Prey lets you keep track of your laptop, phone and tablet whenever missing, whether you’re in town or abroad.
The rising number of chain restaurants that have begun, or are planning to implement tabletop tablets in the future. These chains include Chili’s, Red Robin, MacDonald’s and Buffalo Wild Wings. Applebee’s, which will be rolling out tabletop tablets starting in March 2014 yearlong. So why would your customers want to begin offering tabletop tablets? Applebee’s president Mike Archer says a common pain point for customers is having to find the server to pay a check. Implementing this kind of technology puts more control into guests’ hands and enables them to pay at their table. This move can also encourage more favor with the tech-savvy Millennial Generation. Tabletop tablet implementation is expected to continue growing throughout the restaurant industry as the technology becomes more affordable and customer-friendly.
Phablets are a growing breed of mobile devices incorporating both a smartphone and a tablet computer in a single compact package (phone + tablet = phablet).
Smartphones take on more and more computer-like capabilities (viewing news, sports, photos, movies, taking photos and videos, and the like), there’s an increasing desire for screens with a larger display size and higher resolution. Combine this with the increasing number of users who want to “go mobile” with tablet computers, and you have the need for a more compact tablet computer. Since display sizes for smartphones are typically three to five inches and for tablet computers seven to ten inches, there’s a “gap” in the five- to seven-inch size. Enter a combined device: the phablet.
Several phablets are on the market, but one new arrival has attracted a lot of attention. Of course we had to check it out, and here’s what we found:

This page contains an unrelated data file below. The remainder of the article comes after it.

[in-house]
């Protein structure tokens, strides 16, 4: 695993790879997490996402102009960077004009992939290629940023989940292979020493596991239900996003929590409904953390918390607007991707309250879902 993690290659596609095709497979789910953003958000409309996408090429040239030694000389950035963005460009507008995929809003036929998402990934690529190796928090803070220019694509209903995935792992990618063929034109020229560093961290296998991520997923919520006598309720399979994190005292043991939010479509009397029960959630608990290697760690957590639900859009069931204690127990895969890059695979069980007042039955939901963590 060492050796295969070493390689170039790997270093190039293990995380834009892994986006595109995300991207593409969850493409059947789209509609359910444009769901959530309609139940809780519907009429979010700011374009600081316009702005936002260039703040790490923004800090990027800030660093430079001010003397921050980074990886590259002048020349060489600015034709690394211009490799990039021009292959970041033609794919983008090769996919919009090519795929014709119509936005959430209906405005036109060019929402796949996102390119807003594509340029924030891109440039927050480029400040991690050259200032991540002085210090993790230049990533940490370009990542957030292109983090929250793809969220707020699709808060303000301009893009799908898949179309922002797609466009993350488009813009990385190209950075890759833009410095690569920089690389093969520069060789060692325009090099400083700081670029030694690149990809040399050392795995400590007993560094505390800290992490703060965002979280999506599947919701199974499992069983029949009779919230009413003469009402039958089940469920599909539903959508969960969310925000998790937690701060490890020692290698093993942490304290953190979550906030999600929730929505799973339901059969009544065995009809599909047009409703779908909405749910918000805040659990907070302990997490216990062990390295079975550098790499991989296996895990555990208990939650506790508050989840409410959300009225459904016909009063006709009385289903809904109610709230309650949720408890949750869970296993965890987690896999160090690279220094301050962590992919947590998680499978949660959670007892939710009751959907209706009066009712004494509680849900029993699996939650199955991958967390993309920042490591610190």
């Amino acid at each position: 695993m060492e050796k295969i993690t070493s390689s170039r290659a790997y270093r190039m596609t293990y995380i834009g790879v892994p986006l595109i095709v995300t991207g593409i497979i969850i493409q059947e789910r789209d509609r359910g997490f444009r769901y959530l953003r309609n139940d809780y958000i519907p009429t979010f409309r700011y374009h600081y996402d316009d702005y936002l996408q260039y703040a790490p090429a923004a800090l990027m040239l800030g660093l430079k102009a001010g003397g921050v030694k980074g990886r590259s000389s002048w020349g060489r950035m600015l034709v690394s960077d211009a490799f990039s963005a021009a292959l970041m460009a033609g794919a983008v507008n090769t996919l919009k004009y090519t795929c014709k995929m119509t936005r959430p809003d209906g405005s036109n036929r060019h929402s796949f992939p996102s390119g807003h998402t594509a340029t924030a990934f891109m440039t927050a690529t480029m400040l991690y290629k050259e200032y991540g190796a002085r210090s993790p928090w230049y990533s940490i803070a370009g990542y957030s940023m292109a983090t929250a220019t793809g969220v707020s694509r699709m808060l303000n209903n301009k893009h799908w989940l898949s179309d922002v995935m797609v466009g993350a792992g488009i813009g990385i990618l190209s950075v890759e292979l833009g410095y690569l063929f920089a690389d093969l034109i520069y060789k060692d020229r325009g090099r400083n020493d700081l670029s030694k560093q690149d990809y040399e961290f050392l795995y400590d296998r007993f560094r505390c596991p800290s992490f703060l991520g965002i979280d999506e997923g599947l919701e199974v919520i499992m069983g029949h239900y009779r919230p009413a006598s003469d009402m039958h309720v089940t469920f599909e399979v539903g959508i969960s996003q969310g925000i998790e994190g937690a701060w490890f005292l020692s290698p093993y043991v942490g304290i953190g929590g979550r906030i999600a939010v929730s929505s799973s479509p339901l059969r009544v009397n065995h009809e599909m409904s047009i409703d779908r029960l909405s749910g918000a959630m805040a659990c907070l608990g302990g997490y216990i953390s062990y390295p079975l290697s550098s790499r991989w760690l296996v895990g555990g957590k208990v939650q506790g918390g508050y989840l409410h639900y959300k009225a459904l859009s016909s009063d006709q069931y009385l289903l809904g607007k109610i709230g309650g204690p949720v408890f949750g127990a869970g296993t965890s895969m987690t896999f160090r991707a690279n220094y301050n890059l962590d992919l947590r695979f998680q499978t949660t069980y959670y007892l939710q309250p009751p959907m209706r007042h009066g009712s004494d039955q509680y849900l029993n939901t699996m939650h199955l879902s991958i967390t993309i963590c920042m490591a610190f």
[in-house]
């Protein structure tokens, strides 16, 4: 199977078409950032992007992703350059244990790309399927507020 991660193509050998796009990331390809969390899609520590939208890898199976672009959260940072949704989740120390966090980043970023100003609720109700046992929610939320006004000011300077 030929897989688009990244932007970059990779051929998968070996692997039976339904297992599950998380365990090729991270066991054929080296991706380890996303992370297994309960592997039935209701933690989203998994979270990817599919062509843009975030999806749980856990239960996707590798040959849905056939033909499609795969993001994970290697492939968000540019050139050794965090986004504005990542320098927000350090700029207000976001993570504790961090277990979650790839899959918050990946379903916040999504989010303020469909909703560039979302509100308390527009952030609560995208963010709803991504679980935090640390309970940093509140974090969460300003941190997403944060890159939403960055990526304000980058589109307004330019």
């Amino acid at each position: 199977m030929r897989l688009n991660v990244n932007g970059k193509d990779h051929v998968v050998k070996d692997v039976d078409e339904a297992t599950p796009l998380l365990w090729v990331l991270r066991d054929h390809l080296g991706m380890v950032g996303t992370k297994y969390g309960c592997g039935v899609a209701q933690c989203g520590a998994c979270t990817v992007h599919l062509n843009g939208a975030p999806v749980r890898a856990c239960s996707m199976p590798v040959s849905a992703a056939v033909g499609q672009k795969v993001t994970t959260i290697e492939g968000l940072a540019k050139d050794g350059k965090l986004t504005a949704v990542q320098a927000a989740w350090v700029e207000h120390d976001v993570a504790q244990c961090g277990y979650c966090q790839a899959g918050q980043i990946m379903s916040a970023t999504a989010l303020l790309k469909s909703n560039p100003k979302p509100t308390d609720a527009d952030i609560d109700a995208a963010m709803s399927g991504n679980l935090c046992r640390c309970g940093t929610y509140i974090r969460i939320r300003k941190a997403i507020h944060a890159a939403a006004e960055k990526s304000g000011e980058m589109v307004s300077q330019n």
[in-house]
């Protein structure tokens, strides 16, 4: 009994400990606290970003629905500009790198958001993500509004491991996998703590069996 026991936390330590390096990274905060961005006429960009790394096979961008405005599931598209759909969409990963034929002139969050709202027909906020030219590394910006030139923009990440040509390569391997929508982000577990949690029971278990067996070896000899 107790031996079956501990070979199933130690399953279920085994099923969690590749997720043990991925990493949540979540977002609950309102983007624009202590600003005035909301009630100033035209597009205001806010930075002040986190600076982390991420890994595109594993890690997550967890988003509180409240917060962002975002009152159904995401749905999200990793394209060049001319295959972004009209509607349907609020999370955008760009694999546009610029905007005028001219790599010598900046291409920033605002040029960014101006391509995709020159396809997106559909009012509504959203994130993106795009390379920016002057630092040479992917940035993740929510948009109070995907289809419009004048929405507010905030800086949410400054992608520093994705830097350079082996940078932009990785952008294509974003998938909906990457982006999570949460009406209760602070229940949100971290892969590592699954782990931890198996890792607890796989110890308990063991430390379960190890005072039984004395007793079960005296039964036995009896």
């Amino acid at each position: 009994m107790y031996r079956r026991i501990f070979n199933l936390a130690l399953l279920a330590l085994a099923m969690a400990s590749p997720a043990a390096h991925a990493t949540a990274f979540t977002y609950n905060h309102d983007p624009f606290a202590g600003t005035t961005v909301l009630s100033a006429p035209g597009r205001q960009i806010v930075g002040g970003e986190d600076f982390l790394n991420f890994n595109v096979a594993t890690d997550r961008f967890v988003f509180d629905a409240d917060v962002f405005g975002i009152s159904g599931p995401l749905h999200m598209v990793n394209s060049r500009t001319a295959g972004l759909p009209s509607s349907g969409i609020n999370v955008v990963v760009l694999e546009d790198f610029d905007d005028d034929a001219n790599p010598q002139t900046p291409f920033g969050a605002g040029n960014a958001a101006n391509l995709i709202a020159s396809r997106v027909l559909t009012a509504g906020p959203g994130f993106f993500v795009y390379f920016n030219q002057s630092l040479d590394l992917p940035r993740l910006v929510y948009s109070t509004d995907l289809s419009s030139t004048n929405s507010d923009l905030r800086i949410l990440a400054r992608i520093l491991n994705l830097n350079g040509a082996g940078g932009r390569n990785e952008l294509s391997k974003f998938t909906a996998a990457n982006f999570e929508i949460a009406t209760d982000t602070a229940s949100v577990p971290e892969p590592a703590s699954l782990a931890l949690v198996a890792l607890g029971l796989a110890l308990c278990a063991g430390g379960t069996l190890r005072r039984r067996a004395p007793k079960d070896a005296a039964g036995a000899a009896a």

The Samsung Galaxy Note 3, an Android phablet, is a marvel of compact technology measuring 6 inches high, 3.1 inches wide, and a super slim 0.33 inches thick. The display measures 5.7 inches diagonally and uses AMOLED (active matrix organic light emitting diode) screen technology for a bright, crisp view at a full HD resolution of 1290 by 1080 (385 ppi).
In a few weeks, more than 3,000 tablets will be available across the Authority’s network of primary health centers (PHCs), hospitals and speciality centers. The tablets with built-in connectivity will provide access to DHA’s services, promote health education, allow access to e-government services, and serve as a platform for surveys and feedback. For those looking to while away time there will be recreation options including social media and games.
The vision- the tablet initiative will change the current health-care model to a paperless and dynamic delivery system and turn the focus on customer satisfaction. The Smart Government initiative enables all government services to be accessible via smartphones and smart platforms. The move is also in line the Authority’s Strategy of 2013-2025. the four goals include — prevention and awareness; easy access to health services; quality, and investment and competitiveness.
Tablet technology in health care is a global trend. Smart devices with various applications have transformed the way health care is delivered and accessed. Health-care providers use the platform to disseminate information on prevention of chronic diseases and on healthy lifestyle choices with an aim to reduce health-care costs. The tablet initiative is part of the Authority’s Information Technology (IT) roadmap which comprises three inter-related categories – electronic medical records (EHR), health information system and smart hospitals